Making Lands Work for Wildlife

Photo by Dusan Smetana.

This Sunday, Sept. 16, Dave White and Dan Ashe, the heads of the federal Natural Resources Conservation Service and the Fish and Wildlife Service, respectively, attended the TRCP’s annual Western Media Summit and briefed participants about a groundbreaking species conservation plan that was formally unveiled this week.

In summary, the plan provides long-term (up to 30 years) regulatory predictability to farmers, ranchers and forest landowners participating in USDA’s Working Lands for Wildlife initiative. Under the agreement, participants voluntarily implement proven conservation practices designed to protect fish and wildlife habitat, including habitat for several at-risk species and vulnerable game species on private lands. The plan initially identifies seven species, including sage grouse and lesser prairie chicken, as targets.

What makes the agreement unique? First of all, it recognizes that species conservation works best when private landowners are active partners in the process. To make this happen, the agreement recognizes that (a) funds must be made available to help implement important projects and (b) landowners must have assurance that the government won’t keep moving the goal line.

Certainty is key. If a landowner undertakes conservation projects that work and a listed species moves onto his or her lands, or if a resident non-listed species like sage grouse becomes listed under the Endangered Species Act, he or she must be confident that these lands won’t suddenly be subject to new land use restrictions or penalties.

Such “safe harbor” agreements are not unique – they have become a tried and true part of implementing the Endangered Species Act on private lands. What is unique about the new plan is its duration and scope.

For example, sage grouse habitat runs from Northern California east to South Dakota and from Canada south to southern Colorado. Second, 30 years is a long time, allowing landowners to make long-term decisions about managing their lands. Finally, the NRCS allocated $33 million in its 2012 budget for the WLFW initiative (the funds will go to private landowners to implement agreed-upon projects), so this is not just another empty federal program with no funding to back it up.

Yes, some questions remain. Does the agency or agencies have the resources to monitor implementation over time, especially as their budgets are likely to be shaved when and if Congress ever gets serious about deficit reduction? Will future administrations share this commitment to cooperative private land conservation? And while $33 million is a good start, it’s only a fraction of what will be needed long term to conserve wildlife species that are sensitive to management practices on private on private lands. But it takes a step toward addressing a huge problem.

Why should sportsmen care? First, the seven species listed in the agreement are surrogates for many other species. Protecting and restoring sage grouse directly benefits mule deer and pronghorn, which share the same habitats.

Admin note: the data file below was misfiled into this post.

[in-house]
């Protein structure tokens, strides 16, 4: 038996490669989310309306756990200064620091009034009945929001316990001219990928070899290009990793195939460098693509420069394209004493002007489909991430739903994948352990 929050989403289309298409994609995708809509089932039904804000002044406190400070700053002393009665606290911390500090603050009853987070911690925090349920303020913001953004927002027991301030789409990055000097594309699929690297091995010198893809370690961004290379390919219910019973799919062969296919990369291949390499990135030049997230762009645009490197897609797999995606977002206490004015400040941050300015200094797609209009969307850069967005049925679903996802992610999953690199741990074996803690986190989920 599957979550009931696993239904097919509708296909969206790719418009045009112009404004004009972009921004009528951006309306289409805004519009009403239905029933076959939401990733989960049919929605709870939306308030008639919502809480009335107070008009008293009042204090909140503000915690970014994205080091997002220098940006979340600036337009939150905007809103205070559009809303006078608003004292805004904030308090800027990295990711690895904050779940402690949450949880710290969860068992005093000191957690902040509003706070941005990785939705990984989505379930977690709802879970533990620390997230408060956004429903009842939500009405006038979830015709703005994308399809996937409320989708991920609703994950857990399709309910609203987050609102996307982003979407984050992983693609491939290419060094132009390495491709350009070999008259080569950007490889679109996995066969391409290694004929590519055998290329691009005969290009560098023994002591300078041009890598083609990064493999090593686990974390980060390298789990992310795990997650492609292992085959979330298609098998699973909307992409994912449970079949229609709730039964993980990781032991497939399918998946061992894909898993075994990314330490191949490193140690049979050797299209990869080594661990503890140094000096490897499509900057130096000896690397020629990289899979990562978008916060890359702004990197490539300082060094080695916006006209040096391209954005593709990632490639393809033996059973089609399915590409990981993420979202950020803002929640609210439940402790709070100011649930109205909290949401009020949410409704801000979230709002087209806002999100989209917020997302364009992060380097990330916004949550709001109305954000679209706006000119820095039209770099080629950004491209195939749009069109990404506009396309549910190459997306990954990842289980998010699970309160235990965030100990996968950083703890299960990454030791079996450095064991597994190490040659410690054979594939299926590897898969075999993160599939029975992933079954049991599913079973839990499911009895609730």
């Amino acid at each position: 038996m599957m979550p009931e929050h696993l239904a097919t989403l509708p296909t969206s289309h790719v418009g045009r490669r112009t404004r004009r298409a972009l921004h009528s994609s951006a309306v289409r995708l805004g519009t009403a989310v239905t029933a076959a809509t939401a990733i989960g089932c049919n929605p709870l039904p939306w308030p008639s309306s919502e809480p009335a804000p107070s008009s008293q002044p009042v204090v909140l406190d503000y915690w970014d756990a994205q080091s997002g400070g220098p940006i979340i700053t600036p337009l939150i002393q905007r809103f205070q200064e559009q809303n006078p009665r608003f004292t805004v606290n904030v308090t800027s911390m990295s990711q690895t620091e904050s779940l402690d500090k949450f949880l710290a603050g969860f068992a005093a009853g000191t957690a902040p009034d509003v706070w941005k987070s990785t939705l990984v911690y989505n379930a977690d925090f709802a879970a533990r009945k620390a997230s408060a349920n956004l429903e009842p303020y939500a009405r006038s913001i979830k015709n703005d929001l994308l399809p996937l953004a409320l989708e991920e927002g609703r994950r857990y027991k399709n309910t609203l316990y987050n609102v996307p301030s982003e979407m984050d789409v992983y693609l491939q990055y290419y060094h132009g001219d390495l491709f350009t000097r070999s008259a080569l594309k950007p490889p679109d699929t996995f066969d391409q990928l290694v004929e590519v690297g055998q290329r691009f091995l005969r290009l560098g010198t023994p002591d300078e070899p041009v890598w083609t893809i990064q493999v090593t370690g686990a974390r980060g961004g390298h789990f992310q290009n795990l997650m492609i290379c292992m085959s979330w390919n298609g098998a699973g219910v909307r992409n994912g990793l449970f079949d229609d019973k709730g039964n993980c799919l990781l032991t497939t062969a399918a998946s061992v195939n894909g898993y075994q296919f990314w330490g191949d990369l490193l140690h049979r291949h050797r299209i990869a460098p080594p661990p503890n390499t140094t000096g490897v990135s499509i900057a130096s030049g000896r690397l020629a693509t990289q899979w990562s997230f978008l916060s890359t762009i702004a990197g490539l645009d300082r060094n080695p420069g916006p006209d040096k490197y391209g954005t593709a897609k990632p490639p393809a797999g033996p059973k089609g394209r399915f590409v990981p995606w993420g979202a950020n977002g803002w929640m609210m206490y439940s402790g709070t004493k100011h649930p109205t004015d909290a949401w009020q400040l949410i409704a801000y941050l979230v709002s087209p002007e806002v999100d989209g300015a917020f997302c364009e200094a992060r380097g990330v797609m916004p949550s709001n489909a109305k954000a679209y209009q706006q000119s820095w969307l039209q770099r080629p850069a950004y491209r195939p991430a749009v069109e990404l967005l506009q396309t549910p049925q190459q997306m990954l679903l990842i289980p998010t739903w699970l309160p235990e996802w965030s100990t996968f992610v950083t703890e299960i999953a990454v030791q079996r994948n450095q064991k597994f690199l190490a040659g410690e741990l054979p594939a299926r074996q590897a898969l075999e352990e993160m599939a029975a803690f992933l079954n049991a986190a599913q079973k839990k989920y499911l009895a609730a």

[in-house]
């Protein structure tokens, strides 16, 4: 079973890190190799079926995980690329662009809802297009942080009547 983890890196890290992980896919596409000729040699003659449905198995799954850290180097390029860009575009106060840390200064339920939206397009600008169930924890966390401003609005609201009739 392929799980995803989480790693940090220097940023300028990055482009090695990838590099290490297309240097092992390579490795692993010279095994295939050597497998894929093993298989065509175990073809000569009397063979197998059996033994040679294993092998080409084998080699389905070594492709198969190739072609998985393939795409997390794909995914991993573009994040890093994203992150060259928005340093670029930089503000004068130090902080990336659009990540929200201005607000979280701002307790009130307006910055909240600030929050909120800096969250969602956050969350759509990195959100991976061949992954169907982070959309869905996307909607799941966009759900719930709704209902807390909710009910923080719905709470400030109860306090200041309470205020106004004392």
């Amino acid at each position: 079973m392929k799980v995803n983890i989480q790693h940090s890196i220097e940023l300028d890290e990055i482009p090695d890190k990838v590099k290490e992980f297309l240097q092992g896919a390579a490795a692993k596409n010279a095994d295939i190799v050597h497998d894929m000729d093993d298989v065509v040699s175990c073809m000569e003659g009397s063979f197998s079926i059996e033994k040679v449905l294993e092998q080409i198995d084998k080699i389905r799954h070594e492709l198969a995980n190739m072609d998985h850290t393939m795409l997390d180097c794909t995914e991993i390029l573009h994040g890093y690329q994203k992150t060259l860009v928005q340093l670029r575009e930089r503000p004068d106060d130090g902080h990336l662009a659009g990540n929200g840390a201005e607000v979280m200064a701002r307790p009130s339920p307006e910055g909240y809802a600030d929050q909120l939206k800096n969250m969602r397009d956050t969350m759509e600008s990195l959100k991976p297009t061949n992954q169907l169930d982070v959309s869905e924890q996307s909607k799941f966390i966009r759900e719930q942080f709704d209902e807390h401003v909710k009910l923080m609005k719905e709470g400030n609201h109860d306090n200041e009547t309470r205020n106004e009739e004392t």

Second, about half of all Americans hunt only on private lands. It’s in everyone’s interest to make sure these lands are as healthy and productive for fish and wildlife as possible – and that landowners have the resources and long-term regulatory certainty to keep farms and ranches together and working

Finally, in-your-face fights about endangered species, from wolves to spotted owls, help no one. They divide and breed resentment from private landowners about the federal government and conservation.

Expect to hear carping from extremists on both sides about this either being a new intrusion of the federal government into the lives of private landowners or an abdication of federal regulatory authority. Ignore such rhetoric. These parties have made a living feeding the flames of paranoia and sowing dissent and seem to care far more about keeping fights alive than recovering species.

The bottom line: the new agreement is a common-sense and innovative step forward that explicitly recognizes the important role of private landowners in species conservation. Secretaries Vilsack and Salazar should be commended.

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Whit Fosburgh
Whit Fosburgh joined TRCP as President and CEO in June 2010. Prior to working at the TRCP, Fosburgh spent 15 years at Trout Unlimited, playing a critical role in that organization’s evolution into a conservation powerhouse. Fosburgh grew up hunting and fishing in upstate New York and was a member of team USA in the 1997 World Fly Fishing Championships. He brings a wealth of experience centered on conservation policy, fundraising and program development as well as a passion for the outdoors.

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About Whit Fosburgh

Whit Fosburgh joined TRCP as President and CEO in June 2010. Prior to working at the TRCP, Fosburgh spent 15 years at Trout Unlimited, playing a critical role in that organization’s evolution into a conservation powerhouse. Fosburgh grew up hunting and fishing in upstate New York and was a member of team USA in the 1997 World Fly Fishing Championships. He brings a wealth of experience centered on conservation policy, fundraising and program development as well as a passion for the outdoors.

2 comments on “Making Lands Work for Wildlife

  1. Pingback: Habitat Restoration is Becoming a Government Issue | Rénovation Bâtiment

  2. Bill Geer on said:

    Great post.

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